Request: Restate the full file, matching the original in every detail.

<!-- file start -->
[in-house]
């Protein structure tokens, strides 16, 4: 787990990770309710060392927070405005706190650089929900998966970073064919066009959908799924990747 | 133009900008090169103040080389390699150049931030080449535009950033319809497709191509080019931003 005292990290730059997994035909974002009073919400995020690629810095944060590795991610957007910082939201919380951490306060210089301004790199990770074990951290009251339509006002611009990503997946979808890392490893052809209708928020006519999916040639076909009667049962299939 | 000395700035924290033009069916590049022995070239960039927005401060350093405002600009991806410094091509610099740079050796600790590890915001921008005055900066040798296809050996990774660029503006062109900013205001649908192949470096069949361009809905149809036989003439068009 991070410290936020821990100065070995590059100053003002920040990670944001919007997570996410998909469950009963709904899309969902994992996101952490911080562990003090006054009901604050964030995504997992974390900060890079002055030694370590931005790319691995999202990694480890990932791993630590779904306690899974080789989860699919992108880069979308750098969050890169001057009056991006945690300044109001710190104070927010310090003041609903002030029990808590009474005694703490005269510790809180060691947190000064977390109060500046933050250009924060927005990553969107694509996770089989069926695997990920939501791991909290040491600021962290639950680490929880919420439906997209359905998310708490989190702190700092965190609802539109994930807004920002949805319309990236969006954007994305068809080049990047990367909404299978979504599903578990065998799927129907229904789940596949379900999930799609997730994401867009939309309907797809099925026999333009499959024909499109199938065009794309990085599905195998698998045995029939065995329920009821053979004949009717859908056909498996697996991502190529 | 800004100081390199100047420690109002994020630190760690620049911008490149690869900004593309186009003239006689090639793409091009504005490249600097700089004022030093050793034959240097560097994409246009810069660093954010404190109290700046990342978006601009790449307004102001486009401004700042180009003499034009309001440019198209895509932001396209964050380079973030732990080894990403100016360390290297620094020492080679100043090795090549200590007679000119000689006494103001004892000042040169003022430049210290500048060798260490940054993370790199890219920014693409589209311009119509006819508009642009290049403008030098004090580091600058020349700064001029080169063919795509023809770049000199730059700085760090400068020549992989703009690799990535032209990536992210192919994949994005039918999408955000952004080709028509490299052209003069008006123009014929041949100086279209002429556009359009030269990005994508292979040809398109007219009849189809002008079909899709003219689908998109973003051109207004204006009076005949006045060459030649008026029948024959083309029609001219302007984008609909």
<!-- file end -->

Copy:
[in-house]
């Protein structure tokens, strides 16, 4: 787990990770309710060392927070405005706190650089929900998966970073064919066009959908799924990747 | 133009900008090169103040080389390699150049931030080449535009950033319809497709191509080019931003 005292990290730059997994035909974002009073919400995020690629810095944060590795991610957007910082939201919380951490306060210089301004790199990770074990951290009251339509006002611009990503997946979808890392490893052809209708928020006519999916040639076909009667049962299939 | 000395700035924290033009069916590049022995070239960039927005401060350093405002600009991806410094091509610099740079050796600790590890915001921008005055900066040798296809050996990774660029503006062109900013205001649908192949470096069949361009809905149809036989003439068009 991070410290936020821990100065070995590059100053003002920040990670944001919007997570996410998909469950009963709904899309969902994992996101952490911080562990003090006054009901604050964030995504997992974390900060890079002055030694370590931005790319691995999202990694480890990932791993630590779904306690899974080789989860699919992108880069979308750098969050890169001057009056991006945690300044109001710190104070927010310090003041609903002030029990808590009474005694703490005269510790809180060691947190000064977390109060500046933050250009924060927005990553969107694509996770089989069926695997990920939501791991909290040491600021962290639950680490929880919420439906997209359905998310708490989190702190700092965190609802539109994930807004920002949805319309990236969006954007994305068809080049990047990367909404299978979504599903578990065998799927129907229904789940596949379900999930799609997730994401867009939309309907797809099925026999333009499959024909499109199938065009794309990085599905195998698998045995029939065995329920009821053979004949009717859908056909498996697996991502190529 | 800004100081390199100047420690109002994020630190760690620049911008490149690869900004593309186009003239006689090639793409091009504005490249600097700089004022030093050793034959240097560097994409246009810069660093954010404190109290700046990342978006601009790449307004102001486009401004700042180009003499034009309001440019198209895509932001396209964050380079973030732990080894990403100016360390290297620094020492080679100043090795090549200590007679000119000689006494103001004892000042040169003022430049210290500048060798260490940054993370790199890219920014693409589209311009119509006819508009642009290049403008030098004090580091600058020349700064001029080169063919795509023809770049000199730059700085760090400068020549992989703009690799990535032209990536992210192919994949994005039918999408955000952004080709028509490299052209003069008006123009014929041949100086279209002429556009359009030269990005994508292979040809398109007219009849189809002008079909899709003219689908998109973003051109207004204006009076005949006045060459030649008026029948024959083309029609001219302007984008609909």